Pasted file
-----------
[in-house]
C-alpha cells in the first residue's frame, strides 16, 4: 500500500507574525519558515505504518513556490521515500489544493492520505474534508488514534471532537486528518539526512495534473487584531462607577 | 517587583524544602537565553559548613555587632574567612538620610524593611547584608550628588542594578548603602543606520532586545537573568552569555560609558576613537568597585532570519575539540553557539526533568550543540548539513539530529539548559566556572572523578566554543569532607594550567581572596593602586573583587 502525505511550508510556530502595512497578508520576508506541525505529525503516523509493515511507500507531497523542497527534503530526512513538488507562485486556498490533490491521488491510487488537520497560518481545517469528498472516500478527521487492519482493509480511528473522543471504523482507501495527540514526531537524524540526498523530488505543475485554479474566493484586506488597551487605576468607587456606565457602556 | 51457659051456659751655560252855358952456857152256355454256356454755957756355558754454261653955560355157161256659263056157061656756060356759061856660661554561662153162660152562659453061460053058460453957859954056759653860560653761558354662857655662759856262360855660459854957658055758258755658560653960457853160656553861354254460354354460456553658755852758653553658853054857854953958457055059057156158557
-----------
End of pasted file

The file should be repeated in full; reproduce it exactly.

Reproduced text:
[in-house]
C-alpha cells in the first residue's frame, strides 16, 4: 500500500507574525519558515505504518513556490521515500489544493492520505474534508488514534471532537486528518539526512495534473487584531462607577 | 517587583524544602537565553559548613555587632574567612538620610524593611547584608550628588542594578548603602543606520532586545537573568552569555560609558576613537568597585532570519575539540553557539526533568550543540548539513539530529539548559566556572572523578566554543569532607594550567581572596593602586573583587 502525505511550508510556530502595512497578508520576508506541525505529525503516523509493515511507500507531497523542497527534503530526512513538488507562485486556498490533490491521488491510487488537520497560518481545517469528498472516500478527521487492519482493509480511528473522543471504523482507501495527540514526531537524524540526498523530488505543475485554479474566493484586506488597551487605576468607587456606565457602556 | 51457659051456659751655560252855358952456857152256355454256356454755957756355558754454261653955560355157161256659263056157061656756060356759061856660661554561662153162660152562659453061460053058460453957859954056759653860560653761558354662857655662759856262360855660459854957658055758258755658560653960457853160656553861354254460354354460456553658755852758653553658853054857854953958457055059057156158557